How to Build a Custom Marketing Attribution Model
by Frankie Karrer
6 Min Read
8 Min Read
When visualizing your buyer’s journey from prospect to actual customer, a conceptual framework can help you understand how to interact with them at different points of their journey. That’s where the model of the sales funnel comes in.
A sales funnel — broad on top, narrow at the bottom — represents how your broad pool of potential customers narrows to a few actual conversions.
There’s natural attrition, of course, as sales leads filter down. But by visualizing the sales funnel and its stages, your task of maximizing conversions and inspecting each stage for “leaks” is that much easier.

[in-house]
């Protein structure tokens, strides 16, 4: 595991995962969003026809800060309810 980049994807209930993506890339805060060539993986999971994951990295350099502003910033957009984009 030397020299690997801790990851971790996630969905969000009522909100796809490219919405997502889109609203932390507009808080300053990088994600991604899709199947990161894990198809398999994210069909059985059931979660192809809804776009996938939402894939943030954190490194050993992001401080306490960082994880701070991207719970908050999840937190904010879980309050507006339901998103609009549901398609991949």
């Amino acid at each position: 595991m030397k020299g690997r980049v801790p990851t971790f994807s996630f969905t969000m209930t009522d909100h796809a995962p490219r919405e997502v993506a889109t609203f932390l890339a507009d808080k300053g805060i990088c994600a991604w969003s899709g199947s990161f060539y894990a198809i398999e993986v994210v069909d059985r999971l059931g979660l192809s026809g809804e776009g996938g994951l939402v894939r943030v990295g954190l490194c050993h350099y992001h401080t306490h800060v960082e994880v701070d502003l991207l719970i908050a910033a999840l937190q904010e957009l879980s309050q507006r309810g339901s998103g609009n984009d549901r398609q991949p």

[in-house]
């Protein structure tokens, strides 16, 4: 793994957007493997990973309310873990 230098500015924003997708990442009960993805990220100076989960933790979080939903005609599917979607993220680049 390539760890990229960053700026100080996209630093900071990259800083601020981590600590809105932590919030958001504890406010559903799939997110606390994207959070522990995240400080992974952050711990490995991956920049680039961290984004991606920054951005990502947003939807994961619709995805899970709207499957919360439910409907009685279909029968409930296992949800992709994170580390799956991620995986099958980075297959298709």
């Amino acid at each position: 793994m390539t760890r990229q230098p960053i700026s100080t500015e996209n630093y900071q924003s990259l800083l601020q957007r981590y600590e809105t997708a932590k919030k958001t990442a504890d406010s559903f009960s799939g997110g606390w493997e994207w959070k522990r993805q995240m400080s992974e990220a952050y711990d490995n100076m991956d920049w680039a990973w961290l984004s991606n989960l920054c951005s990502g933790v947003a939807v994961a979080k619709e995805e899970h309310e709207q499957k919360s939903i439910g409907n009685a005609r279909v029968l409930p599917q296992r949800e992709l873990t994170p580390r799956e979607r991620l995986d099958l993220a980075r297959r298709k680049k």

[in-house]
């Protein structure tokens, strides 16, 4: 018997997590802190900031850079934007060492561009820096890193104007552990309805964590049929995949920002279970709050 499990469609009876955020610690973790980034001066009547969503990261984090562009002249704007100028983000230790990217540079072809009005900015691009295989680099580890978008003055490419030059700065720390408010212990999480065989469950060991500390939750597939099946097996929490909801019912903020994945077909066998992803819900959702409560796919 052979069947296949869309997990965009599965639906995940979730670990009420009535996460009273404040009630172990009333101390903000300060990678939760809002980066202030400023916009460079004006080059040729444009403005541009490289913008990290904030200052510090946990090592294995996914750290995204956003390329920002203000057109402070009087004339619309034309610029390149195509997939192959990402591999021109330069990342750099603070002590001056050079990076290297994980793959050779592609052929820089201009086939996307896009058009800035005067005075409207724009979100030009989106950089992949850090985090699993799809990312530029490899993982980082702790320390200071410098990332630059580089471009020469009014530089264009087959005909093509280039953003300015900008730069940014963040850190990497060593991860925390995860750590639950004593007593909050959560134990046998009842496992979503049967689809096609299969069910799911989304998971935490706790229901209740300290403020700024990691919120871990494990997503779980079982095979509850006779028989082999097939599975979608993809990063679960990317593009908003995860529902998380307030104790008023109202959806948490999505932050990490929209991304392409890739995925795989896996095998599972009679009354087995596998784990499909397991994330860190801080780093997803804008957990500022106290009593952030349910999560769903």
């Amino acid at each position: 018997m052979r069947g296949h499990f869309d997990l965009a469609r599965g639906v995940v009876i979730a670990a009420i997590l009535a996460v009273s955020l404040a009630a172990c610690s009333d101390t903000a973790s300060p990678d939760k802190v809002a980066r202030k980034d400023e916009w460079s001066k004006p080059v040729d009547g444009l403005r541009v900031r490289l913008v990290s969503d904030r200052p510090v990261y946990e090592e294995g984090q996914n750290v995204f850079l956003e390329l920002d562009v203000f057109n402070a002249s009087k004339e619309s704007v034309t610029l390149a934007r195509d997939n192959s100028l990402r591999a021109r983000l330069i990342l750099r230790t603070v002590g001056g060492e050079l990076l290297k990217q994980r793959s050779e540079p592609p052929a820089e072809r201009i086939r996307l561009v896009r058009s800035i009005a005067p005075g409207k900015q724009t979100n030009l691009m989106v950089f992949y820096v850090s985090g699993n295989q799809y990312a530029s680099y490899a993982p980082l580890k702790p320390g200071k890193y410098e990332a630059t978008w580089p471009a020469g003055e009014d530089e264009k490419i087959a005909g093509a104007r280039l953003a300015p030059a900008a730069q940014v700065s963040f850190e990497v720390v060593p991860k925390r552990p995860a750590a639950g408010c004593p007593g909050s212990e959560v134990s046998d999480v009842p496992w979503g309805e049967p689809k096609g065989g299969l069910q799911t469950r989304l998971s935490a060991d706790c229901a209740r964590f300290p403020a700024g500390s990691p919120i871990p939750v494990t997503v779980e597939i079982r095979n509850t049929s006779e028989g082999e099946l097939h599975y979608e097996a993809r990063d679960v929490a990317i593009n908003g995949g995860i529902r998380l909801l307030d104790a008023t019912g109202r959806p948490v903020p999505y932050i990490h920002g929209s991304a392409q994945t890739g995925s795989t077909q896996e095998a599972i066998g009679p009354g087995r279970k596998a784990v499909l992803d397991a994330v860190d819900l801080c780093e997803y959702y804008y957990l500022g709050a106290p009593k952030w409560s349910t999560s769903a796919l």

There are subtle differences between sales and marketing funnels.
The marketing funnel typically precedes the sales funnel and focuses on building awareness and interest in the product or brand. The sales funnel is the buying journey, starting from that initial awareness to becoming a customer. Before entering the sales funnel, a potential buyer may be designated a marketing-qualified lead or MQL.
MQLs are potential customers who have interacted with your brand in some capacity, perhaps by clicking on a banner ad or reading some of your materials. When they’re interested enough to talk to your team about your products or are seriously considering a purchase, they become sales-qualified leads or SQLs. That means they’re worth your sales team’s attention.
There are numerous benefits of sales funnels:
How is a sales funnel structured? There are five sales funnel stages, from abstract interest at the top of the funnel to action and engagement at the bottom.
During the awareness phase (top-of-funnel), your customer may be curious about switching coffee brands, for example, and is doing some research — a little web searching and visiting some recommended sites and blogs.